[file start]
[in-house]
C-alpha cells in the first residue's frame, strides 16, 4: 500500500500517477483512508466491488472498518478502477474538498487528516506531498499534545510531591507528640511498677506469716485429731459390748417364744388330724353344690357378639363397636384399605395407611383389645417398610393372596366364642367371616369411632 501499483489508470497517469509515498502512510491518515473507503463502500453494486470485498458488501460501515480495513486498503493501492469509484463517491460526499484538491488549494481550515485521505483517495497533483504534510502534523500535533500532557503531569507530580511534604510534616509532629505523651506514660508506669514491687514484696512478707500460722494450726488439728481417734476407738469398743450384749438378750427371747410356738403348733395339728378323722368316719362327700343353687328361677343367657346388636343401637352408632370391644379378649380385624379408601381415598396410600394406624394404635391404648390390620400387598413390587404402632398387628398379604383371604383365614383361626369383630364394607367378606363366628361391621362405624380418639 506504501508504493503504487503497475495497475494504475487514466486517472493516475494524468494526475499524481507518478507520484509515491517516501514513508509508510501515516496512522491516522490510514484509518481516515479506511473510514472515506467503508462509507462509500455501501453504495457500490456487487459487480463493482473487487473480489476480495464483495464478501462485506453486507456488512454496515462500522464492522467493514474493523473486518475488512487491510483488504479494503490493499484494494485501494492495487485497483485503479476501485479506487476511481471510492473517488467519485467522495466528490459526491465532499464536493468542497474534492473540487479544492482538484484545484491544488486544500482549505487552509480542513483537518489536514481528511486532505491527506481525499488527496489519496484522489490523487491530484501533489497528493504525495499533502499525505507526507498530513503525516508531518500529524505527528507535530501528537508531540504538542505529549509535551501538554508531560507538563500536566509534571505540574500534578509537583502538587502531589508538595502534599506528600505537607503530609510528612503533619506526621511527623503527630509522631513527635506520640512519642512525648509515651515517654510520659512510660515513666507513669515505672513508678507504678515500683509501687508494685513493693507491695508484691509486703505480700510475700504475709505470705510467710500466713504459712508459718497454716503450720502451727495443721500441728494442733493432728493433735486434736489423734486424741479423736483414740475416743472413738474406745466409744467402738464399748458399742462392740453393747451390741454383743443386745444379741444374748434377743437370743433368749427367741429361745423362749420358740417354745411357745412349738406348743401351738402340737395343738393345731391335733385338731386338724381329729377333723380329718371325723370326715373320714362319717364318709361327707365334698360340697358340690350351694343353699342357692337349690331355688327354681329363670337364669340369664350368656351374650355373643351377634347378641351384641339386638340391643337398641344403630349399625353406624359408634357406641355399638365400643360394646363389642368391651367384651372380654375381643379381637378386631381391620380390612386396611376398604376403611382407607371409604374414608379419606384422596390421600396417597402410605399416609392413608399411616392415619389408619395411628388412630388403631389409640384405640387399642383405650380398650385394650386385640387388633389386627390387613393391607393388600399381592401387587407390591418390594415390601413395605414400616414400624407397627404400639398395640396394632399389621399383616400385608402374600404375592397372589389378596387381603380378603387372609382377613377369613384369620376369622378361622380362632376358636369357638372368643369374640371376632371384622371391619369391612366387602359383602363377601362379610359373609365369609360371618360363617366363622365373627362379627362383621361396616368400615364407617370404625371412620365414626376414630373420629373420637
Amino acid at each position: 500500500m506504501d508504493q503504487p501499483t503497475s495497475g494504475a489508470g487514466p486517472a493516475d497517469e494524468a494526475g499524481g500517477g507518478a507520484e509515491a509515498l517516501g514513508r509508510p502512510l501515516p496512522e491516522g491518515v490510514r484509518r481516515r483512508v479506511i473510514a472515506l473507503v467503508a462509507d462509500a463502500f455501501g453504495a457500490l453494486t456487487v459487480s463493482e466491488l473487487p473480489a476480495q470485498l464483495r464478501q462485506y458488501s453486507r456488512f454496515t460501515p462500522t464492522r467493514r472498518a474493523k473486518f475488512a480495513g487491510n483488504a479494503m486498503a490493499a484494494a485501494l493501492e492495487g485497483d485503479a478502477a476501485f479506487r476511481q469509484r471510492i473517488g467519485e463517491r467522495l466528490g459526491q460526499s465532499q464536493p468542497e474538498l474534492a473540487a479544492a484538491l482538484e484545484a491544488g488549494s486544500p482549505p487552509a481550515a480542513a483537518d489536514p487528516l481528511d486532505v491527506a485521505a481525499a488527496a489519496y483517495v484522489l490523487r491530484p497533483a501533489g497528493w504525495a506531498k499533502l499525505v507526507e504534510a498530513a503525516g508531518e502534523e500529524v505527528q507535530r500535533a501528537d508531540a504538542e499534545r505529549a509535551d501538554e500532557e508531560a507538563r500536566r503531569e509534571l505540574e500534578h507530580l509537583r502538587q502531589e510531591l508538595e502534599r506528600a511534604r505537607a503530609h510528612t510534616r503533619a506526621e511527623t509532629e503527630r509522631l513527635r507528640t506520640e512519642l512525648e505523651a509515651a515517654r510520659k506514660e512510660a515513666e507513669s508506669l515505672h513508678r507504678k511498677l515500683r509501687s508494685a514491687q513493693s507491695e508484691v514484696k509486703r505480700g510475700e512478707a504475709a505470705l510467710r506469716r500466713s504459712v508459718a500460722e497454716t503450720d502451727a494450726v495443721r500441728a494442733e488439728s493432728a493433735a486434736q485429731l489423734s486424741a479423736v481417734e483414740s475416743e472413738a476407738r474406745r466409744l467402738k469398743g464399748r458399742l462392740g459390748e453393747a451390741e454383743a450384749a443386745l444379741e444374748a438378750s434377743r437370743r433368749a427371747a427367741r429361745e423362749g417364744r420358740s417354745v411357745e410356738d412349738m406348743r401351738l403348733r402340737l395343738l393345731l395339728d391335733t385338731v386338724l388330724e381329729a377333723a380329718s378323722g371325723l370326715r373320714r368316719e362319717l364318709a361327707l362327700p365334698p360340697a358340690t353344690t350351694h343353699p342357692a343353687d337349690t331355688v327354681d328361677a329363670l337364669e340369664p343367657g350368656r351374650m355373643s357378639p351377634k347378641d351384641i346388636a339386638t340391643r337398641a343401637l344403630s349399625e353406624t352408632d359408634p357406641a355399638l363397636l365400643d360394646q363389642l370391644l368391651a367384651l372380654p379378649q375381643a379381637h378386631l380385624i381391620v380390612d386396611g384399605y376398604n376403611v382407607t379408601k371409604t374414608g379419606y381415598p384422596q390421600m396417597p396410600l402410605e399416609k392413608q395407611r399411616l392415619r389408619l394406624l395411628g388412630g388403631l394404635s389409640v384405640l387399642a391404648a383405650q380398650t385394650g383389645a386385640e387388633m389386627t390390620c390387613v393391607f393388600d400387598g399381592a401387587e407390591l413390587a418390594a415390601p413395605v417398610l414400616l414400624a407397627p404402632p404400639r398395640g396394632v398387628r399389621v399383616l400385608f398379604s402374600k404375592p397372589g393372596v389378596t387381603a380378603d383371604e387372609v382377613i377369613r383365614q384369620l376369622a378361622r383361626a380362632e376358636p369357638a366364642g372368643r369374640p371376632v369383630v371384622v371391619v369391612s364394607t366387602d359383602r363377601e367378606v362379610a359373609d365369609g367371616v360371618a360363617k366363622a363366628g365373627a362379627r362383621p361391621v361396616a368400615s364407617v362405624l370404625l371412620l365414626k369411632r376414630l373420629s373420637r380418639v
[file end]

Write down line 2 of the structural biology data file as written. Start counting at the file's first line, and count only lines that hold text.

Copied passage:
C-alpha cells in the first residue's frame, strides 16, 4: 500500500500517477483512508466491488472498518478502477474538498487528516506531498499534545510531591507528640511498677506469716485429731459390748417364744388330724353344690357378639363397636384399605395407611383389645417398610393372596366364642367371616369411632 501499483489508470497517469509515498502512510491518515473507503463502500453494486470485498458488501460501515480495513486498503493501492469509484463517491460526499484538491488549494481550515485521505483517495497533483504534510502534523500535533500532557503531569507530580511534604510534616509532629505523651506514660508506669514491687514484696512478707500460722494450726488439728481417734476407738469398743450384749438378750427371747410356738403348733395339728378323722368316719362327700343353687328361677343367657346388636343401637352408632370391644379378649380385624379408601381415598396410600394406624394404635391404648390390620400387598413390587404402632398387628398379604383371604383365614383361626369383630364394607367378606363366628361391621362405624380418639 506504501508504493503504487503497475495497475494504475487514466486517472493516475494524468494526475499524481507518478507520484509515491517516501514513508509508510501515516496512522491516522490510514484509518481516515479506511473510514472515506467503508462509507462509500455501501453504495457500490456487487459487480463493482473487487473480489476480495464483495464478501462485506453486507456488512454496515462500522464492522467493514474493523473486518475488512487491510483488504479494503490493499484494494485501494492495487485497483485503479476501485479506487476511481471510492473517488467519485467522495466528490459526491465532499464536493468542497474534492473540487479544492482538484484545484491544488486544500482549505487552509480542513483537518489536514481528511486532505491527506481525499488527496489519496484522489490523487491530484501533489497528493504525495499533502499525505507526507498530513503525516508531518500529524505527528507535530501528537508531540504538542505529549509535551501538554508531560507538563500536566509534571505540574500534578509537583502538587502531589508538595502534599506528600505537607503530609510528612503533619506526621511527623503527630509522631513527635506520640512519642512525648509515651515517654510520659512510660515513666507513669515505672513508678507504678515500683509501687508494685513493693507491695508484691509486703505480700510475700504475709505470705510467710500466713504459712508459718497454716503450720502451727495443721500441728494442733493432728493433735486434736489423734486424741479423736483414740475416743472413738474406745466409744467402738464399748458399742462392740453393747451390741454383743443386745444379741444374748434377743437370743433368749427367741429361745423362749420358740417354745411357745412349738406348743401351738402340737395343738393345731391335733385338731386338724381329729377333723380329718371325723370326715373320714362319717364318709361327707365334698360340697358340690350351694343353699342357692337349690331355688327354681329363670337364669340369664350368656351374650355373643351377634347378641351384641339386638340391643337398641344403630349399625353406624359408634357406641355399638365400643360394646363389642368391651367384651372380654375381643379381637378386631381391620380390612386396611376398604376403611382407607371409604374414608379419606384422596390421600396417597402410605399416609392413608399411616392415619389408619395411628388412630388403631389409640384405640387399642383405650380398650385394650386385640387388633389386627390387613393391607393388600399381592401387587407390591418390594415390601413395605414400616414400624407397627404400639398395640396394632399389621399383616400385608402374600404375592397372589389378596387381603380378603387372609382377613377369613384369620376369622378361622380362632376358636369357638372368643369374640371376632371384622371391619369391612366387602359383602363377601362379610359373609365369609360371618360363617366363622365373627362379627362383621361396616368400615364407617370404625371412620365414626376414630373420629373420637